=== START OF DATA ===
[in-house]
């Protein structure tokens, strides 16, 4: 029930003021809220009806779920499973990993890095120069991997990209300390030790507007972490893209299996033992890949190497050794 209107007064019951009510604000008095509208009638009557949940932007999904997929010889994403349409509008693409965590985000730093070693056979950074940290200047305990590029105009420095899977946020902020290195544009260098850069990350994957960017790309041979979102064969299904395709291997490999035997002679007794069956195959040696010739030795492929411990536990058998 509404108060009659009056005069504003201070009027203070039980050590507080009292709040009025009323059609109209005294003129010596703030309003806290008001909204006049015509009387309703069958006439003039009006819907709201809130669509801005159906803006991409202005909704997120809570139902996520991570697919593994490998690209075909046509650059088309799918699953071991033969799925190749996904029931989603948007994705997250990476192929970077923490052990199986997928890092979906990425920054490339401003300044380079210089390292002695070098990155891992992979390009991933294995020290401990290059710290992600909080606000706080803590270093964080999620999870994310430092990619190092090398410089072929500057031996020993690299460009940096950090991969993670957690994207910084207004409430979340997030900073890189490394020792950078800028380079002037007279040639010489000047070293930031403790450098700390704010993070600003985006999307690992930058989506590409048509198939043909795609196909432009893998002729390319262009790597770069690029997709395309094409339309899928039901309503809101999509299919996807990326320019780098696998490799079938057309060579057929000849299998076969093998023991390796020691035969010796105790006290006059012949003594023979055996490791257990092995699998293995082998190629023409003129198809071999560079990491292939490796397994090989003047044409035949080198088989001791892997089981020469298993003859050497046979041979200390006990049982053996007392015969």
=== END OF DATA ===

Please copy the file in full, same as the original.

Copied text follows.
[in-house]
């Protein structure tokens, strides 16, 4: 029930003021809220009806779920499973990993890095120069991997990209300390030790507007972490893209299996033992890949190497050794 209107007064019951009510604000008095509208009638009557949940932007999904997929010889994403349409509008693409965590985000730093070693056979950074940290200047305990590029105009420095899977946020902020290195544009260098850069990350994957960017790309041979979102064969299904395709291997490999035997002679007794069956195959040696010739030795492929411990536990058998 509404108060009659009056005069504003201070009027203070039980050590507080009292709040009025009323059609109209005294003129010596703030309003806290008001909204006049015509009387309703069958006439003039009006819907709201809130669509801005159906803006991409202005909704997120809570139902996520991570697919593994490998690209075909046509650059088309799918699953071991033969799925190749996904029931989603948007994705997250990476192929970077923490052990199986997928890092979906990425920054490339401003300044380079210089390292002695070098990155891992992979390009991933294995020290401990290059710290992600909080606000706080803590270093964080999620999870994310430092990619190092090398410089072929500057031996020993690299460009940096950090991969993670957690994207910084207004409430979340997030900073890189490394020792950078800028380079002037007279040639010489000047070293930031403790450098700390704010993070600003985006999307690992930058989506590409048509198939043909795609196909432009893998002729390319262009790597770069690029997709395309094409339309899928039901309503809101999509299919996807990326320019780098696998490799079938057309060579057929000849299998076969093998023991390796020691035969010796105790006290006059012949003594023979055996490791257990092995699998293995082998190629023409003129198809071999560079990491292939490796397994090989003047044409035949080198088989001791892997089981020469298993003859050497046979041979200390006990049982053996007392015969």